South Korean Parasite wins Cannes Palme d’Or

Parasite – a dark social comedy from South Korea – won the Palme d’Or.

The South Korean director Bong Joon-ho has achieved what he’s described as his lifelong dream – winning the top prize at the Cannes Film Festival for his jet-black social-comedy Parasite. Unlike in some recent years, the Palme d’Or winner went down as well with many critics as it did with the jury, headed by the double-Oscar-winning director Alejandro González Iñárritu.

The jury gave the second prize to the first black woman to contest the Palme d’Or, Mati Diop, for her ghost story Atlantics, about Senegalese migrants dying at sea.  Another of the women in competition, France’s Celine Sciamma, took home the Best Screenplay award for her lesbian period drama Portrait of a Woman on Fire.

The third prize was shared by the French police drama Les Miserables and the Brazilian satire on political corruption, Bacurau.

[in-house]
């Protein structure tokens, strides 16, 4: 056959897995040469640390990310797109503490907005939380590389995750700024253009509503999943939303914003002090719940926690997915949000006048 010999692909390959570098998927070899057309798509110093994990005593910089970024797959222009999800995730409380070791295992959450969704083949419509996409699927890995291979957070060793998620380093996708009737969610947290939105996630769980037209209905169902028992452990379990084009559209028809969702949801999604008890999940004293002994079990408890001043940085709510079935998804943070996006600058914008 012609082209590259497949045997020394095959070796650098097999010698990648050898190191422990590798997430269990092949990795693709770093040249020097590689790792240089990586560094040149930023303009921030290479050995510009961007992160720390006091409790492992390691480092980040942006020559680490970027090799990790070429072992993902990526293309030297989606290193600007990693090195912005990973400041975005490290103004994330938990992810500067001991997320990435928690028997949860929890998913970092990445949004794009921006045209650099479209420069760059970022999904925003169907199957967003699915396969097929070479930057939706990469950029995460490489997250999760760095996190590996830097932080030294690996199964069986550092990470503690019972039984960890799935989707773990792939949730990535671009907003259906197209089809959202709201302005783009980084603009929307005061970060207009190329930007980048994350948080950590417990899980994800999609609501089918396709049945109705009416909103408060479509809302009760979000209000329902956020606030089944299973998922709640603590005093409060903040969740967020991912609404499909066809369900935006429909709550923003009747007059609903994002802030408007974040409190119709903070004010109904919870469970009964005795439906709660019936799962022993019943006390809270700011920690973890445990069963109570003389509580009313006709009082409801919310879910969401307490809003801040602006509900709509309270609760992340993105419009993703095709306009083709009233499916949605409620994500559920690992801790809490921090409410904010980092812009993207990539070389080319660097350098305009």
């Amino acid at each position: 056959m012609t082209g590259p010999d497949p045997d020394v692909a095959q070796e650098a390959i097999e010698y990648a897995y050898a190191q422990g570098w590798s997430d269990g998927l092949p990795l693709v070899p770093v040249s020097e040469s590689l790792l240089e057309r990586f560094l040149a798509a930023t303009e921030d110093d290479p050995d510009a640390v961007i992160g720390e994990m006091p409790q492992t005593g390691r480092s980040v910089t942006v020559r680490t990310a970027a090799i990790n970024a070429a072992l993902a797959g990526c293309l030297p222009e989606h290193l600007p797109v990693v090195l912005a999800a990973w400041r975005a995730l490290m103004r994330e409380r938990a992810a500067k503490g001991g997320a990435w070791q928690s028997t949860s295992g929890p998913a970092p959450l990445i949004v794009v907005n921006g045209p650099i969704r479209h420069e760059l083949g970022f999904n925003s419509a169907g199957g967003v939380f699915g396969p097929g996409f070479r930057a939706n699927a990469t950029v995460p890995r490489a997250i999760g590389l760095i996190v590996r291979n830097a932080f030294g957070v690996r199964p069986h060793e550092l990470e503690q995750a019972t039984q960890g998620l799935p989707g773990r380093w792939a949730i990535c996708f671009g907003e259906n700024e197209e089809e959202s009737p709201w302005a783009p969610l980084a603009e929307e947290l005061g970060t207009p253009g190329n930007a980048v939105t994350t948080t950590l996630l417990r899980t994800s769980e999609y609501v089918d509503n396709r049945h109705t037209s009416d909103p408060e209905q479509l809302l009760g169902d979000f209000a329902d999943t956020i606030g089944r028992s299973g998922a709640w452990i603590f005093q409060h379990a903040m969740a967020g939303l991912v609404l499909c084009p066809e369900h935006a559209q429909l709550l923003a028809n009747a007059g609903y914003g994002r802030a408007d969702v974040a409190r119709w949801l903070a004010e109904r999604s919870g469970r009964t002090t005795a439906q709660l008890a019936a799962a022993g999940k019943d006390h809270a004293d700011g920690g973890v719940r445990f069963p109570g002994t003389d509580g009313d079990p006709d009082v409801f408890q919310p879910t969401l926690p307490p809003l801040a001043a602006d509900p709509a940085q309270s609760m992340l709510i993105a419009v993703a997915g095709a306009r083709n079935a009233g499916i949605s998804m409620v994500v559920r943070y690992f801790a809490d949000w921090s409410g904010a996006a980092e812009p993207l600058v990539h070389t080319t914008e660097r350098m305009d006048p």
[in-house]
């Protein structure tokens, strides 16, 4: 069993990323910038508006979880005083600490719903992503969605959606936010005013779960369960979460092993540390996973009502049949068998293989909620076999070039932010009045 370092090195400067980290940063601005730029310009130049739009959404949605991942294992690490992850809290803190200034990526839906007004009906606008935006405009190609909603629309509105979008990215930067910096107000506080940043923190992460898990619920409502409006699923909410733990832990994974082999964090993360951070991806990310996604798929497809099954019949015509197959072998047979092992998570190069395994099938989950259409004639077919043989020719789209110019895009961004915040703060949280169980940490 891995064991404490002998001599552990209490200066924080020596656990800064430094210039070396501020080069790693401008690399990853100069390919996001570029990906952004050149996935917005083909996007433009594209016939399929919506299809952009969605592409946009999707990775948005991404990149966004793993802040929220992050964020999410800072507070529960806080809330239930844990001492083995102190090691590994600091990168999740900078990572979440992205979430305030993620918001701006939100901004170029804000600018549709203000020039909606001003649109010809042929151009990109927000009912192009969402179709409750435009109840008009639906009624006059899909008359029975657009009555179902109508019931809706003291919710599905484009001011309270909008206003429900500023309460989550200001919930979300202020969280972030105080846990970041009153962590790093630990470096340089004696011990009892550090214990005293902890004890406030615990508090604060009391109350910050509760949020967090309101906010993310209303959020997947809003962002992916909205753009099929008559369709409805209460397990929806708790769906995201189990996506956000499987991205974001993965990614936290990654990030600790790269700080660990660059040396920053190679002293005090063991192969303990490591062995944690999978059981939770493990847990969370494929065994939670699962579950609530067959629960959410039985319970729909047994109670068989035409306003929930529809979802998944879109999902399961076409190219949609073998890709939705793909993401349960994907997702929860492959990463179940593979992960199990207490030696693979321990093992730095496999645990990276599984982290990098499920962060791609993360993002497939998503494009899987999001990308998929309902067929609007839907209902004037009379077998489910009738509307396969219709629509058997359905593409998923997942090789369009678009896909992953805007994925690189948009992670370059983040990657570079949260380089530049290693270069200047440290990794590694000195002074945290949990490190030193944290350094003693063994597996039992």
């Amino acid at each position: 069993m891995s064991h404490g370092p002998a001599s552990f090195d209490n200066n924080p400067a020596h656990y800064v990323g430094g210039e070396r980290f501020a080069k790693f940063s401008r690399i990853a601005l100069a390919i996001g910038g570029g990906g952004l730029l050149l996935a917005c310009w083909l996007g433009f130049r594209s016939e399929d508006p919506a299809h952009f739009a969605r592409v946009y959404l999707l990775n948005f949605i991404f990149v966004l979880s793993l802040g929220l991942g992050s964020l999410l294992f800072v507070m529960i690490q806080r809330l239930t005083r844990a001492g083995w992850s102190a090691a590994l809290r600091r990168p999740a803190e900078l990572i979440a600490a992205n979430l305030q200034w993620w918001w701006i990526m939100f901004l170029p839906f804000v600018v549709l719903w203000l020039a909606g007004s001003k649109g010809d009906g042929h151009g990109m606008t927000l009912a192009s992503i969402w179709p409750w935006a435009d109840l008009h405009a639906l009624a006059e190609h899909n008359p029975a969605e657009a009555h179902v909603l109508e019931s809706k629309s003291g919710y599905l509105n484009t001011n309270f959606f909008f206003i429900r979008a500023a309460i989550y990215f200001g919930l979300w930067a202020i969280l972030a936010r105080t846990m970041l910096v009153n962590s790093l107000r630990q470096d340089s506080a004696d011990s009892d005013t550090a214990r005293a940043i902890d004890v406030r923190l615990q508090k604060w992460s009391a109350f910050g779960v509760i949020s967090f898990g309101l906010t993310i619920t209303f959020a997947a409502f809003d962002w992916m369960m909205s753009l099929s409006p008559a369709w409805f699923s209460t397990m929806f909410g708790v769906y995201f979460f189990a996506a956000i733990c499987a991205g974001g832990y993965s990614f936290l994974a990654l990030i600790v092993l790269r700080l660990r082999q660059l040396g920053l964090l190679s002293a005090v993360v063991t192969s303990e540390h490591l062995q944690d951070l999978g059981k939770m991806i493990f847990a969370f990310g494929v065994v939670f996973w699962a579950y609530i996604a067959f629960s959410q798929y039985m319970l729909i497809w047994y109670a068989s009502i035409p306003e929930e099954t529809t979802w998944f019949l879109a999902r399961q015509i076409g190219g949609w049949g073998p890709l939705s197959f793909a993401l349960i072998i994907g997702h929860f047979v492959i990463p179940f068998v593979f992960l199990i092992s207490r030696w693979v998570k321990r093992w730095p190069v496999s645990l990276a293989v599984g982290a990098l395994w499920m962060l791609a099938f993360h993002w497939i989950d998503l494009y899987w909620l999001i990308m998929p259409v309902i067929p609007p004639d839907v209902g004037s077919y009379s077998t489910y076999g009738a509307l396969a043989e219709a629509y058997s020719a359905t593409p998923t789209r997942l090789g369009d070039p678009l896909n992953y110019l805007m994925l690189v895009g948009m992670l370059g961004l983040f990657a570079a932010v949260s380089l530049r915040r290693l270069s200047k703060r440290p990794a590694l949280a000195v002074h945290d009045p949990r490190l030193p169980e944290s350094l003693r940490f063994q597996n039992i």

Jean-Pierre Dardenne (left) and his brother Luc won the Best Director prize for Young Ahmed.

Previous winners of the Palme d’Or, the Dardenne brothers, were given then Best Director award for their drama about a radicalised muslim boy, Young Ahmed.

The acting prizes went to regular Almodovar collaborator Antonio Banderas for Pain and Glory, in which he plays a fictionalised version of the director, and the British actress Emily Beecham, as the mother and geneticist in the UK co-production, Little Joe.

Despite positive reviews from many critics, there were no honours for the Hollywood star-power of Quentin Tarantino’s competition entry, 25 years after he picked up the top prize for Pulp Fiction. Ken Loach’s much-heralded Sorry We Missed You also left with nothing.

The jury president described the nominated directors as visionaries, express the worries, frustrations and nightmares of modern life. “Cinema now has the urgency of social consciousness expressed by people around the world,” he said.

In the Un Certain Regard strand, awards were handed out yesterday; the Best Film went to Karim Aïnouz for The Invisible Life of Euridice Gusmao, with Oliver Laxe’s Fire Will Come taking the Jury Prize, The Special Jury Prize going to Albert Serra’s Liberte. The Climb and A Brother’s Love shared the Jury’s Coup de Coeur prize.

Our Mothers, by the Guatemalan director César Díaz, which played in the Critics’ Week strand at Cannes, won the Camera d’Or prize for the best debut film.